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 Subject: Measuring angular size Category: Science > Astronomy Asked by: hose7-ga List Price: \$20.00 Posted: 07 Jul 2005 23:23 PDT Expires: 06 Aug 2005 23:23 PDT Question ID: 541178
 ```What kind of an instrument is used to measure angular size of a distant object ? In my effort to buy such an instrument, I need to know its name.```
 Subject: Re: Measuring angular size Answered By: crabcakes-ga on 08 Jul 2005 01:52 PDT Rated:
 ```Hi hose7, Could you mean a sextant? I found other tools of measuring angles at a distance before I reread your question and noticed it was under science and astronomy. Most of the following tools are used to measure angles of stars, planets and locations. Sextant ======= "A sextant is a measuring instrument used to measure the angle of elevation of a celestial object above the horizon. Making this measurement is known as sighting the object or taking a sight. The angle, and the time when it was measured, are used to calculate a position line on a nautical or aeronautical chart. A common use of the sextant is to sight the sun at noon to find one's latitude. See celestial navigation for more discussion. The scale of a sextant has a length of 1/6 of a full circle; 60°, hence the sextant's name. An octant is a similar device with a shorter scale, 1/8 of a circle; 45°, which was in use until 1767 when it was quickly replaced by the sextant. In 1767 the first edition of the nautical almanac tabulated lunar distances, enabling navigators to find the current time from the angle between the sun and the moon. This angle is however sometimes larger than 90°, and thus not possible to measure with an octant." http://en.wikipedia.org/wiki/Sextant "Practical celestial navigation usually requires a chronometer to measure time, a sextant to measure the angles, an almanac giving angular schedules of celestial objects and a set of sight reduction tables to help perform the math. With sight reduction tables, the only math required is addition and subtraction. Most people can master the procedure after a day or two of instruction and practice." http://www.algebra.com/algebra/about/history/Celestial-navigation.wikipedia Froogle has many sextants and books for sale: ://www.google.com/froogle?q=sextant&btnG=Search+Froogle Using the sextant http://www.jimthompson.net/boating/CelestialNav/CelestNotes/UsingSextant.htm An angle gauge? =============== "The gauge is used to tally trees in variable area plot sampling. The variable plot method is generally faster than fixed area plot sampling. The gauge usually has basal area per acre factors (BAF) of 5 to 40. The average diameter of the trees to be sampled is what determines which BAF to use. The angle gauge comes in several shapes and serves the same purpose as a cruising prism (see cruising prism below). 2004 price range: \$10-\$33." http://ext.nrs.wsu.edu/handtools/tools/measurements/#clin A clinometer? ============= "Optical Reading Clinometer Model No. PM-5/360 PC Measures:Altitude angle/Percent slope Heavy-duty clinometer for measuring vertical angles. Clinometer has two scales: angle in degrees above or below horizontally level or percent slope. Sighting allows user to simultaneously view object and read slope." http://www.pge.com/003_save_energy/003c_edu_train/pec/toolbox/tll/tool_catalog/misc_instru.shtml "Measuring with a Clinometer A clinometer is a tool that can help you to measure the angular height of the Moon more accurately than with your fists." http://www.learner.org/channel/workshops/lala/moonjactivities.html A protractor? ============= "Use tape to hinge two rulers together end to end at a 90 degree angle. Hold one ruler so that it points straight out to the horizon and the other one points to the straight up to the zenith. Tape a protractor to the rulers so that the base is on the horizon line and the zenith line cuts the 90 degree mark. To determine the altitude of the North Star where you live, hold the rulers horizontally at eye level. Look at the North Star and move the ruler to point at it. The number of degrees or altitude of the North Star can be read on the protractor." http://spikesworld.spike-jamie.com/science/astronomy/c421-03.html A transit? ========== "These units are for the serious builder or contractor who requires greater accuracy. These instruments are designed with a heavy-duty dome shaped head that holds a double ball bearing center, giving the user 5 minute readouts. Model 300B has a 1° vertical arc and two leveling vials. Units use a 3-1/2 x 8 thread." http://historywired.si.edu/object.cfm?ID=186 http://www.contractor-books.com/CB/Optical_Levels/Optical_Levels.htm?source=google "Set up for the class five angle measuring exercises. Get each participant to measure each angle. Rule out any clearly wrong measurments; average the remainder. Now score each participant on how little his/ her readings vary from the class's average. An alternative test for your transit is to go to a large field. Along one edge, mark perhaps 5 locations all in a straight line, perhaps 50 feet apart. (Use a longer distance if you can measure it accurately, and space allows. (You can see they are in line by looking along it!) About 150 feet from the baseline, at a point perpendicular to it's middle, stick a pole in the ground. (The location does not have to be precise.) Now measure angles between the baseline and the pole at each of your locations. Next, prepare a map of what you have measured. Start by drawing a line on a piece of paper. Mark 5 evenly spaced points along it. Draw the angles you recorded. The lines going away from the baseline should all met at one point if your readings are accurate. Remember: Any measuring device must be able to return the same reading every time it measures the same angle, weight, length, etc. It must give the answer in usable units. With the transit, a major element in achieving success will be your skill in devising something that will allow you to point directly at the distant objects which define the direction of the two arms of the angle. How you read off how far around your pointer has swung will be another critical area." http://www.arunet.co.uk/tkboyd/mm1t.htm Your eye and hand? :-) ======================== "One hand span is slightly greater than the separation between the two brightest stars in Orion - Rigel and Betelgeuse - while one and a half hand spans covers the distance between Dubhe and Polaris! For smaller angles you can use even other guidelines. For example, at arm's length, the width of your smallest finger is roughly one degree. A thumb's width is about two degrees, and the distance from the tip of your thumb to its first joint is about three degrees. Although everyone's hands and arms are different, of course, it is still easy enough to take your own measurements of arm length, hand span and so on, and to calibrate your own natural guides to help you estimate angles in the sky." http://www.geocities.com/angolano/Astronomy/PIinSky.html http://cosmos.phy.tufts.edu/~zirbel/ast21/labs/Angles.pdf Kamals, Quadrants, and Astrolabes ================================== http://www.jimthompson.net/boating/CelestialNav/CelestNotes/UsingSextant.htm If none of the above is the tool you had in mind, please do not rate ths answer without letting me know first. Request an Answer Clarification, and I'll respond as soon as possible. Please let me know if one of the above is correct! Regards, Crabcakes Search Terms ============ sextant astrolabe protractor tools for measuring angles + distance measuring angles + astronomy```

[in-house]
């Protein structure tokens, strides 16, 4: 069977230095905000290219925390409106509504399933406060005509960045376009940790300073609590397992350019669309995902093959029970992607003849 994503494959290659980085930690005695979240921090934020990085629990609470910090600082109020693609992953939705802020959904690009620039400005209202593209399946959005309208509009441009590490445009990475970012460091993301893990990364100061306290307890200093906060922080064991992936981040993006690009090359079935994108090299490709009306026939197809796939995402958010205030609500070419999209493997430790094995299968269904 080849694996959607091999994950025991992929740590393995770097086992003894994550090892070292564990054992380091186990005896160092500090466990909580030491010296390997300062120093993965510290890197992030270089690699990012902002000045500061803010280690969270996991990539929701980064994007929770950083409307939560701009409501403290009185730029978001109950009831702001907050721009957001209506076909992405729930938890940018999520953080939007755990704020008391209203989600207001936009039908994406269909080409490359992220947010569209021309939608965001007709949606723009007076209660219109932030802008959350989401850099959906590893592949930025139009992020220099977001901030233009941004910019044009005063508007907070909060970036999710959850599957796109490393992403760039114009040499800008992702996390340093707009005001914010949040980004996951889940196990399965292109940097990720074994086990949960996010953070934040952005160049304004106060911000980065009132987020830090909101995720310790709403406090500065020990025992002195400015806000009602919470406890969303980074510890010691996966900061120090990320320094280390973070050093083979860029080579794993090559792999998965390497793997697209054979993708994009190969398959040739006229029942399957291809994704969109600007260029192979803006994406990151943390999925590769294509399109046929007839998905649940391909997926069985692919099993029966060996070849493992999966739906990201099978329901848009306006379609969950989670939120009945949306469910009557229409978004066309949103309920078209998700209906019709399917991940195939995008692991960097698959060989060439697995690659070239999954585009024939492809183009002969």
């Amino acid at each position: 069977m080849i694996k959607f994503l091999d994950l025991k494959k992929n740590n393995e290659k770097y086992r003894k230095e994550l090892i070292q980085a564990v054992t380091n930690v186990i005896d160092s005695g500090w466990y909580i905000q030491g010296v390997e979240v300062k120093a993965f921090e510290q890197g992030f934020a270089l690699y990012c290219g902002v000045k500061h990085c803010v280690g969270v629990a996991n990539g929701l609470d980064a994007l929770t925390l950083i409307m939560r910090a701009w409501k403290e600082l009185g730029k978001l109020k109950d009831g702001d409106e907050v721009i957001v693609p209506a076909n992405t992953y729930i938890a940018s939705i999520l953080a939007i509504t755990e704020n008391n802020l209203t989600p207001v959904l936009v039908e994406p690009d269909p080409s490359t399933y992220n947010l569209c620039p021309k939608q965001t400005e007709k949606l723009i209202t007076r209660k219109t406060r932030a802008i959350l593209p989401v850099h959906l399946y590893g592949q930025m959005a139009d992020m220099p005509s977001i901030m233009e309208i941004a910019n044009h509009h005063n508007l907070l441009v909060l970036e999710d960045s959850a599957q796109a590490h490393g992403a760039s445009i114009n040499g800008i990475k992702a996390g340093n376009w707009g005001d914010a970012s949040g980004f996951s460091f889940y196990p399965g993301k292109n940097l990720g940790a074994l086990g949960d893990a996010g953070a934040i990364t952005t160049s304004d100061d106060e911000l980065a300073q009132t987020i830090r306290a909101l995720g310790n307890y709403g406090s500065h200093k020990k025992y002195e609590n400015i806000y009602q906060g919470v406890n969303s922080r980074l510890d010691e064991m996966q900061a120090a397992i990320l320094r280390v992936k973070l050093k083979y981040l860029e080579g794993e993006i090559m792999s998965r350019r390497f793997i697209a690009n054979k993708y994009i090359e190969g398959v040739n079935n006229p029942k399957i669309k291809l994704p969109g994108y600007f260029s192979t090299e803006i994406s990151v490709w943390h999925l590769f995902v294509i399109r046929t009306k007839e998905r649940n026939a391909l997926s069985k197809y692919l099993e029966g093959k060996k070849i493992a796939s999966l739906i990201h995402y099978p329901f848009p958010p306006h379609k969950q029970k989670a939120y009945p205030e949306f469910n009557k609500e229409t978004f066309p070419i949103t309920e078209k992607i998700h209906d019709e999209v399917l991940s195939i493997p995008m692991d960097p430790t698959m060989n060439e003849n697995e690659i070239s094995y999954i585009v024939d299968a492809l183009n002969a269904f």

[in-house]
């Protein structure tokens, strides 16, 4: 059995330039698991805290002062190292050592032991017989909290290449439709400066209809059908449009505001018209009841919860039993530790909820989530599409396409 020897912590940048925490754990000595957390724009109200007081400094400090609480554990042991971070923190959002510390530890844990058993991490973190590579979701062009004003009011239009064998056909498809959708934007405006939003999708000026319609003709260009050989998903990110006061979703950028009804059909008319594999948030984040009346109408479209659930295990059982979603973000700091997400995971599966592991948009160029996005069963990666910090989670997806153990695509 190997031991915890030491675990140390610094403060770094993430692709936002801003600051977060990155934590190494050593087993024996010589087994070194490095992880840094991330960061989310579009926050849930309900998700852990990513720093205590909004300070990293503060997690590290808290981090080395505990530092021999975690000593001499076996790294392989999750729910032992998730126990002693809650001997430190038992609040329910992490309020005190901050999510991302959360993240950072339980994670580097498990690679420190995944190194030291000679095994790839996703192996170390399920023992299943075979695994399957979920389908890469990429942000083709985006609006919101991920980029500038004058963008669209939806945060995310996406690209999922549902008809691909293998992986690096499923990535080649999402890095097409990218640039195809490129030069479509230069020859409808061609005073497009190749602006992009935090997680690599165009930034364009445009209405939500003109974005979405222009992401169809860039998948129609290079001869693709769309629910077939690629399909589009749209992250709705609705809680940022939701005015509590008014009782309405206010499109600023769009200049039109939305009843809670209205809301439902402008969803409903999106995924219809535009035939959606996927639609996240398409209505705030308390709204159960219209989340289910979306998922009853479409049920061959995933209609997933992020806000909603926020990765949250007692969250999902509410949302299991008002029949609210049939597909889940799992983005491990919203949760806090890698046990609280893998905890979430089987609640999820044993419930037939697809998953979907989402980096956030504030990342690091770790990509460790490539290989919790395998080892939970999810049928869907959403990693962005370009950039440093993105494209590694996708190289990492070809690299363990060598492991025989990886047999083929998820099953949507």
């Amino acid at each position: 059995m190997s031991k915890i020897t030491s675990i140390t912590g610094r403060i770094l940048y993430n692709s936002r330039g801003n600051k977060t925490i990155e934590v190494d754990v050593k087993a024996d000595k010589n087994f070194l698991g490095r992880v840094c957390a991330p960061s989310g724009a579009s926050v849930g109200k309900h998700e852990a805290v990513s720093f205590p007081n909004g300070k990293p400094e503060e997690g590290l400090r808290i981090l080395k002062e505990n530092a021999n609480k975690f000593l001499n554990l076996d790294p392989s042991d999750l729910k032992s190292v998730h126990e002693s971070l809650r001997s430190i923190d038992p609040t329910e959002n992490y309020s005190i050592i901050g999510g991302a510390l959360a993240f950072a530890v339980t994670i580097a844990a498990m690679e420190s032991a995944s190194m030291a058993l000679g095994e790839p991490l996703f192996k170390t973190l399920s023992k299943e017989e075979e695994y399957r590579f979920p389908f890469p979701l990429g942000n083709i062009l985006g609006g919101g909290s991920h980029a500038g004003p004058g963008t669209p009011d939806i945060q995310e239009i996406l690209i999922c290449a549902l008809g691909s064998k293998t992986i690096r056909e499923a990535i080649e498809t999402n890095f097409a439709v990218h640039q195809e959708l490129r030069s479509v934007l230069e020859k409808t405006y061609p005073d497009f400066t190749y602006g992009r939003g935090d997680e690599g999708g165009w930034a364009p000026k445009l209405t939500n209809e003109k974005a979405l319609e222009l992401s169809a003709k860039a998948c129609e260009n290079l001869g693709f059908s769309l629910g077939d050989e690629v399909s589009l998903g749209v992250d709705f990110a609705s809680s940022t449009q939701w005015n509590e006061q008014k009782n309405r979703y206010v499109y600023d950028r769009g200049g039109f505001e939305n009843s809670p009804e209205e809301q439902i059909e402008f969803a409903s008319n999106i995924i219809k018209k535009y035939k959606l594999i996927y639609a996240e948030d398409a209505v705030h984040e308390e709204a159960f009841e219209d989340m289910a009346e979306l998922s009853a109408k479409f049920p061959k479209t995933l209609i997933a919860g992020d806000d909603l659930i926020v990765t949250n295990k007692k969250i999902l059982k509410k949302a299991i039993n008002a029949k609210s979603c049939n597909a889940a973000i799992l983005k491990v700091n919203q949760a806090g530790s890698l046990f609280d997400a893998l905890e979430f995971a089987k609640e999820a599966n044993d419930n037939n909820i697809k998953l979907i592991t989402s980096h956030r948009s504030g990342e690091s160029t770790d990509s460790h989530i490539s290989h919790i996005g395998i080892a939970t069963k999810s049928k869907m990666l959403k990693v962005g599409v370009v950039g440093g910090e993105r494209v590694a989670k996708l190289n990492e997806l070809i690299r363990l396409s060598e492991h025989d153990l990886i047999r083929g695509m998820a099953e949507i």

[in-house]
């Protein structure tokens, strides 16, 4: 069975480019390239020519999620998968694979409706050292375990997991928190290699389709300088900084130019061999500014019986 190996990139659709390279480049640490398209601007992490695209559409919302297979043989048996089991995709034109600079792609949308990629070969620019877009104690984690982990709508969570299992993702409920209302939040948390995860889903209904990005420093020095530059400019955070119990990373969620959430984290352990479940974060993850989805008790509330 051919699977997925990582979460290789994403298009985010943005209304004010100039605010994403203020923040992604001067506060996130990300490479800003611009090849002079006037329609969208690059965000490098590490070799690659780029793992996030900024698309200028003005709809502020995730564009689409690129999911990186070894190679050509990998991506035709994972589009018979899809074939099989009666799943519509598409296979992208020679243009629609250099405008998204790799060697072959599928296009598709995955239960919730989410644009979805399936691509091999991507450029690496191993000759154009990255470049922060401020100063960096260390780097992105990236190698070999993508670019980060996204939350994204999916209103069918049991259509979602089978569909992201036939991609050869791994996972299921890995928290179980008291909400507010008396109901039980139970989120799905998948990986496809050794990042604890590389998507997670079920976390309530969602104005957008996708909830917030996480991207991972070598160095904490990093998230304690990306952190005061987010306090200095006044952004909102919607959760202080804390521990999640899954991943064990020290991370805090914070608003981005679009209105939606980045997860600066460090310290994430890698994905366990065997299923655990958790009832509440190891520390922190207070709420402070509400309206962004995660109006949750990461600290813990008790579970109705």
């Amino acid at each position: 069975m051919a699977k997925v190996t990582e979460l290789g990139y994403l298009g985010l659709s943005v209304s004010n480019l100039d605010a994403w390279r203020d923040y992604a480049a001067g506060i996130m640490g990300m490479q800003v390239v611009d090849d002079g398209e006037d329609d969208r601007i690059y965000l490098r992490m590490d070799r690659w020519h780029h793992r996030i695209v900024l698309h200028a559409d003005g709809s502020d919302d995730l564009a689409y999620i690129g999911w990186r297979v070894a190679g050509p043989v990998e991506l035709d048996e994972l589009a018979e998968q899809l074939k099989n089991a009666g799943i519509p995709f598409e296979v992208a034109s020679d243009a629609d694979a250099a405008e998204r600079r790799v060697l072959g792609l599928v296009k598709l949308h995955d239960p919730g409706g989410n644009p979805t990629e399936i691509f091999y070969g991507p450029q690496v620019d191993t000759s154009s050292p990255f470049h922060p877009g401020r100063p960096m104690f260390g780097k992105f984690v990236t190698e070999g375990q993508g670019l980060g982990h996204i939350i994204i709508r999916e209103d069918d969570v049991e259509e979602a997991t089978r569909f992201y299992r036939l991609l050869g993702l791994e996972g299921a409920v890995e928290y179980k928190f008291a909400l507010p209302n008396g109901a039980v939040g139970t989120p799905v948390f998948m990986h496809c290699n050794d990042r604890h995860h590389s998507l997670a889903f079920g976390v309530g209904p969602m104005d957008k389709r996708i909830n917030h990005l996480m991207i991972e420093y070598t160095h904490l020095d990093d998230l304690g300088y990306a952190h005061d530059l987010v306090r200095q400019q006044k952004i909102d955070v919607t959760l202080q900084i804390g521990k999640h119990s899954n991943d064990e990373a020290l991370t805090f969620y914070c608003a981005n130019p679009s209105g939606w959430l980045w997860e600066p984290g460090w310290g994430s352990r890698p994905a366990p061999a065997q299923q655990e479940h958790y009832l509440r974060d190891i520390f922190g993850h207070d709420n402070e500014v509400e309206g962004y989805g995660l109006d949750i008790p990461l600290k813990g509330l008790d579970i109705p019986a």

```The only specific instrument I can think of is a filar micrometer, used to measure the separation of double stars. Most measurements are taken from photographs with a known image scale and are done on a computer. Ian G.```
 ```Or do want an instrument that will allow you to measure the height of something that is a known distance away, or - vice versa - measure the distance by using the known height of a distant object (what a golfers use, based on the height of the flag in the cup)? You can use the instruments Crabcakes describes for this, but then have to apply some geometry. I do not know of the intrument that would do what I suggest, but can imagine such a sighting device with an adjustable scale or calculator to enter the height or distance and read out the other. Is there one? Myoarin```
 ```Thank you for the rating and the nice tip, Hose7. Sincerely, Crabcakes```